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September 8, 2017
Seattle was shocked by Amazon's surprise announcement on Thursday it wants to build a second national headquarters outside the Northwest, where it was founded 23 years ago and has grown into one of the world's largest and most far-reaching enterprises.
Or maybe the news isn't so shocking, according to Windermere Real Estate chief economist Matthew Gardner. “There's only so much land here. We have too much water, too many mountains.”
He asks rhetorically, “Do we have space for another 12 million square feet?” Not in South Lake Union, where he says Vulcan Real Estate can only build “another five million square feet or so.”
Reaction from the city came in the form of a generally upbeat statement from Mayor Ed Murray. He said, “My office will immediately begin conversations with Amazon around their needs with today's announcement and the company's long-term plans for Seattle. And we will coordinate with Governor Inslee to convene key business and community leaders to plan for our future growth and response to this announcement. I look forward to working with Amazon to secure their long-term, successful future in the heart of Seattle.”
The Seattle Metropolitan Chamber of Commerce took a harsher line, saying, “Today's announcement from Amazon should come as no surprise, as the city has continued to implement policies that create an environment that is at best unfriendly, and at worst, outright hostile toward the needs of our largest employers. We need to come together around a clear and united vision to lift our city to a level where we can compete for business on a global scale, and keep companies like Amazon growing here.”
Speaking for the Downtown Seattle Association, Jon Scholes says, “I don't see a significant impact, really. I don't see any huge impacts to the real estate sector.”
He notes that several buildings are underway for Amazon, so “I don't see a slowdown in what they're doing in Seattle right now.”
Gardner sees two factors driving Amazon's decision: the lack of land to grow; and the lack of native tech talent. “They have tapped the talent pool,” he says. “We're not that huge a market.”
Amazon has been recruiting new employees here from all over the country and all over the world. Seattle isn't the draw. Amazon is. There are bigger talent pools in New York and the Bay Area, Gardner notes, but those are tremendously expensive markets for potential expansion.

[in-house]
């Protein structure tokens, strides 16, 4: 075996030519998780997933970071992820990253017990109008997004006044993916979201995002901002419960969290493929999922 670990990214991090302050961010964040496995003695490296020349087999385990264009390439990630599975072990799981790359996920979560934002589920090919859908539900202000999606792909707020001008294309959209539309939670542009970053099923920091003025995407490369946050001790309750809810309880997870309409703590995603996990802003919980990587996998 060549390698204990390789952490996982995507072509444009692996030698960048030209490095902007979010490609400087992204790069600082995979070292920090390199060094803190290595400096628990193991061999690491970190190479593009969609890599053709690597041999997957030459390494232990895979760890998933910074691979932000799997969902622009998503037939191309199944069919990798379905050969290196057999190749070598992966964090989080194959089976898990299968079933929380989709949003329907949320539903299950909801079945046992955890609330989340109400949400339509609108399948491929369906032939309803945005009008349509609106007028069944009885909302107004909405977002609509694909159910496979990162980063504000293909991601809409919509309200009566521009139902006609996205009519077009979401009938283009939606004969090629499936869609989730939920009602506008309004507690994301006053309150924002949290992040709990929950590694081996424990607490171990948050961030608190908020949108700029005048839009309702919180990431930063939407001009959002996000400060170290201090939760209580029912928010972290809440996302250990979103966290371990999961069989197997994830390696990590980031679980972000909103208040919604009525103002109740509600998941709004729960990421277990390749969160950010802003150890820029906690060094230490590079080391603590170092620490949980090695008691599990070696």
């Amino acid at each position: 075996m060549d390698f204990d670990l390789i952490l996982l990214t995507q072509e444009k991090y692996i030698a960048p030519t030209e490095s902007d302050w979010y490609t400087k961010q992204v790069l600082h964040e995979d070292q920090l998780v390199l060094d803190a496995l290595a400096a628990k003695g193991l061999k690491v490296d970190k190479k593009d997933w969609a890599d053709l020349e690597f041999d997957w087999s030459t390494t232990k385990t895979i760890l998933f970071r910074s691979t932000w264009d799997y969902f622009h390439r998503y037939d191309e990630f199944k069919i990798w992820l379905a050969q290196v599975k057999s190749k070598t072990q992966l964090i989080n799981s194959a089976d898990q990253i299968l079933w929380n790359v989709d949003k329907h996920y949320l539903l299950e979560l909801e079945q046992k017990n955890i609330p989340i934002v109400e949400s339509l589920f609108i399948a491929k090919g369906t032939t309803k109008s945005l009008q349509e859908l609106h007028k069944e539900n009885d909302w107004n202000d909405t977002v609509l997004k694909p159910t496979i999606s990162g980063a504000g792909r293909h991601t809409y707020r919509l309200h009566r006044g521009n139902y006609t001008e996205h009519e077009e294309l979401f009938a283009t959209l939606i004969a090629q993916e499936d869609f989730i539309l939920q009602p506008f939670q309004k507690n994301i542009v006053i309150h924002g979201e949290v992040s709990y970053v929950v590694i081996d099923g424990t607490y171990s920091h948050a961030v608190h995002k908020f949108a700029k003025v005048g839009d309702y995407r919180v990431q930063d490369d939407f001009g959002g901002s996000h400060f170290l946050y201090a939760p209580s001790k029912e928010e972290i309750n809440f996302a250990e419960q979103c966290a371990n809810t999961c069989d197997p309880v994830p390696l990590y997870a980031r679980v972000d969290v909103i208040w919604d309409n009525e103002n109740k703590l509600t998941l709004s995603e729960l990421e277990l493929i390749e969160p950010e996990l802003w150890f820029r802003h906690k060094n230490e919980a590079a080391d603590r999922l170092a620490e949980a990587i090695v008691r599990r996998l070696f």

For what it calls HQ2, Amazon is looking for a major city with a population over one million, where it will invest some $5 billion to create a campus with up to eight million square feet that might eventually house 50,000 employees.
That's 50,000 future employees who will not be eating, shopping, commuting or renting apartments in Seattle. (Or Bellevue, where Amazon is extending its footprint.)
Of those hypothetical workers, Scholes says, “I don't think anyone was anticipating 50,000 more headquarters-type jobs here. They're growing all over the world.”
Gardner says, “Potentially the greater heartburn is gonna come more for residential developers than for commercial. The negative connotations for the office market are really minimal. We tend not to build speculative office space.”
The regional vacancy rate for office space is quite low — 8.5 percent, according to a recent estimate by Jones Lang LaSalle. But all apartments are built on spec.
Gardner advises multifamily developers that this announcement “should give you some pause for thought. Take a step back for a few minutes. Take an extra breath.”
And Amazon's HQ1, as the Seattle campus is now called, is not going away. The company says it now has 33 buildings here with 8.1 million square feet and about 40,000 local employees. The global headcount is around 382,000. Amazon's director of global real estate, John Schoettler, has previously said the company expected to grow into about 12 million square feet locally.
“I think they will continue to grow here,” says Gardner. “They're not moving out of Seattle. This is nothing that we should be worried about.”
It's not like Amazon has announced or will implement a Seattle hiring freeze, a point made by both Gardner and Scholes. And Seattle has several more years to adjust to Amazon's HQ2 plan, which isn't expected to begin until 2019 — plus another few years of construction in Unnamed City X. (Austin, Texas seems to be the current favorite among rumor-mongers.)
Scholes says the city will continue to benefit from Amazon's pioneering of the urban campus, “really showing how that can work. That's certainly been a departure for many in the tech sector, a really significant impact that will continue to pay dividends. Amazon has really embraced the urban. It's been really beneficial … a model for others to follow.”
Even if Amazon's local growth isn't so explosive in the decades ahead, Seattle's urban real estate will remain scarce and valuable. And we have Amazon to blame and thank for that.